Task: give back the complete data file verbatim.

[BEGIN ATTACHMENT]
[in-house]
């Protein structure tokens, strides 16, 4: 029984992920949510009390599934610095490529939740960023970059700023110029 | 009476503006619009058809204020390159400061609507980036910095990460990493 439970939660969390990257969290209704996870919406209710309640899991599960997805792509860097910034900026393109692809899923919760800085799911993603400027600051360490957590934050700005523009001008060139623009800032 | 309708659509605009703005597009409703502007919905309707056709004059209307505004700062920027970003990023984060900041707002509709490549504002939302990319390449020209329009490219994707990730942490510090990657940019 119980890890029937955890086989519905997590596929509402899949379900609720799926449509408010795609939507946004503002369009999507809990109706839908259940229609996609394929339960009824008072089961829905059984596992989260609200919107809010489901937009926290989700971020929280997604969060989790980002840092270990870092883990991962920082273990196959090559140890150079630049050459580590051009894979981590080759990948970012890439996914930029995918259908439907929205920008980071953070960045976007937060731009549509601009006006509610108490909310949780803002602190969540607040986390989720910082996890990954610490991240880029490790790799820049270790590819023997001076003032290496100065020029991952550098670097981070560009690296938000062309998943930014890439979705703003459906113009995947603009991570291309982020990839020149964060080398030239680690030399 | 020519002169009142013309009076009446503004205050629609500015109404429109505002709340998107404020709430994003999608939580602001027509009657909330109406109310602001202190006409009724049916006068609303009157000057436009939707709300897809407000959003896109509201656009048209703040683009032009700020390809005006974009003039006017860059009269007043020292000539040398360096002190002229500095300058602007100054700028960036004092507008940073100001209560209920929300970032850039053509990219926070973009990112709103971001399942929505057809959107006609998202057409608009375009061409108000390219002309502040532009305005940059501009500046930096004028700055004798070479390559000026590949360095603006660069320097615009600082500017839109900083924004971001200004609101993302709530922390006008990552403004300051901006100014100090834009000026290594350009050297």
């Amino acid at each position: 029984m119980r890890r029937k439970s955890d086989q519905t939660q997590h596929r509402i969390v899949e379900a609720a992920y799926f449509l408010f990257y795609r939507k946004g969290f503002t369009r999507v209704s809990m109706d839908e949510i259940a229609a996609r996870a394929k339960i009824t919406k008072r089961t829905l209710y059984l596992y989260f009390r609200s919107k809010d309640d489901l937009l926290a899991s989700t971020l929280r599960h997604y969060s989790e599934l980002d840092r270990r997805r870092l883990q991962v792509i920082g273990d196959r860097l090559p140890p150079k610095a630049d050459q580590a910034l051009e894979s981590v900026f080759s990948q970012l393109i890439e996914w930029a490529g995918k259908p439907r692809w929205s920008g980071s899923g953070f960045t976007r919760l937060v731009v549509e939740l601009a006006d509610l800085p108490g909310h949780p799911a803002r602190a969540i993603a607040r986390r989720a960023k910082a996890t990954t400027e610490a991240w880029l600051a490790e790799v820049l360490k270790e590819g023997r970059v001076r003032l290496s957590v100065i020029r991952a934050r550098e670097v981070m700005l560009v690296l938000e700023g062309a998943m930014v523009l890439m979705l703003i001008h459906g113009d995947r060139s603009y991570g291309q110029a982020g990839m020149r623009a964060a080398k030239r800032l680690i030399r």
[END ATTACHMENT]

[in-house]
């Protein structure tokens, strides 16, 4: 029984992920949510009390599934610095490529939740960023970059700023110029 | 009476503006619009058809204020390159400061609507980036910095990460990493 439970939660969390990257969290209704996870919406209710309640899991599960997805792509860097910034900026393109692809899923919760800085799911993603400027600051360490957590934050700005523009001008060139623009800032 | 309708659509605009703005597009409703502007919905309707056709004059209307505004700062920027970003990023984060900041707002509709490549504002939302990319390449020209329009490219994707990730942490510090990657940019 119980890890029937955890086989519905997590596929509402899949379900609720799926449509408010795609939507946004503002369009999507809990109706839908259940229609996609394929339960009824008072089961829905059984596992989260609200919107809010489901937009926290989700971020929280997604969060989790980002840092270990870092883990991962920082273990196959090559140890150079630049050459580590051009894979981590080759990948970012890439996914930029995918259908439907929205920008980071953070960045976007937060731009549509601009006006509610108490909310949780803002602190969540607040986390989720910082996890990954610490991240880029490790790799820049270790590819023997001076003032290496100065020029991952550098670097981070560009690296938000062309998943930014890439979705703003459906113009995947603009991570291309982020990839020149964060080398030239680690030399 | 020519002169009142013309009076009446503004205050629609500015109404429109505002709340998107404020709430994003999608939580602001027509009657909330109406109310602001202190006409009724049916006068609303009157000057436009939707709300897809407000959003896109509201656009048209703040683009032009700020390809005006974009003039006017860059009269007043020292000539040398360096002190002229500095300058602007100054700028960036004092507008940073100001209560209920929300970032850039053509990219926070973009990112709103971001399942929505057809959107006609998202057409608009375009061409108000390219002309502040532009305005940059501009500046930096004028700055004798070479390559000026590949360095603006660069320097615009600082500017839109900083924004971001200004609101993302709530922390006008990552403004300051901006100014100090834009000026290594350009050297």
């Amino acid at each position: 029984m119980r890890r029937k439970s955890d086989q519905t939660q997590h596929r509402i969390v899949e379900a609720a992920y799926f449509l408010f990257y795609r939507k946004g969290f503002t369009r999507v209704s809990m109706d839908e949510i259940a229609a996609r996870a394929k339960i009824t919406k008072r089961t829905l209710y059984l596992y989260f009390r609200s919107k809010d309640d489901l937009l926290a899991s989700t971020l929280r599960h997604y969060s989790e599934l980002d840092r270990r997805r870092l883990q991962v792509i920082g273990d196959r860097l090559p140890p150079k610095a630049d050459q580590a910034l051009e894979s981590v900026f080759s990948q970012l393109i890439e996914w930029a490529g995918k259908p439907r692809w929205s920008g980071s899923g953070f960045t976007r919760l937060v731009v549509e939740l601009a006006d509610l800085p108490g909310h949780p799911a803002r602190a969540i993603a607040r986390r989720a960023k910082a996890t990954t400027e610490a991240w880029l600051a490790e790799v820049l360490k270790e590819g023997r970059v001076r003032l290496s957590v100065i020029r991952a934050r550098e670097v981070m700005l560009v690296l938000e700023g062309a998943m930014v523009l890439m979705l703003i001008h459906g113009d995947r060139s603009y991570g291309q110029a982020g990839m020149r623009a964060a080398k030239r800032l680690i030399r």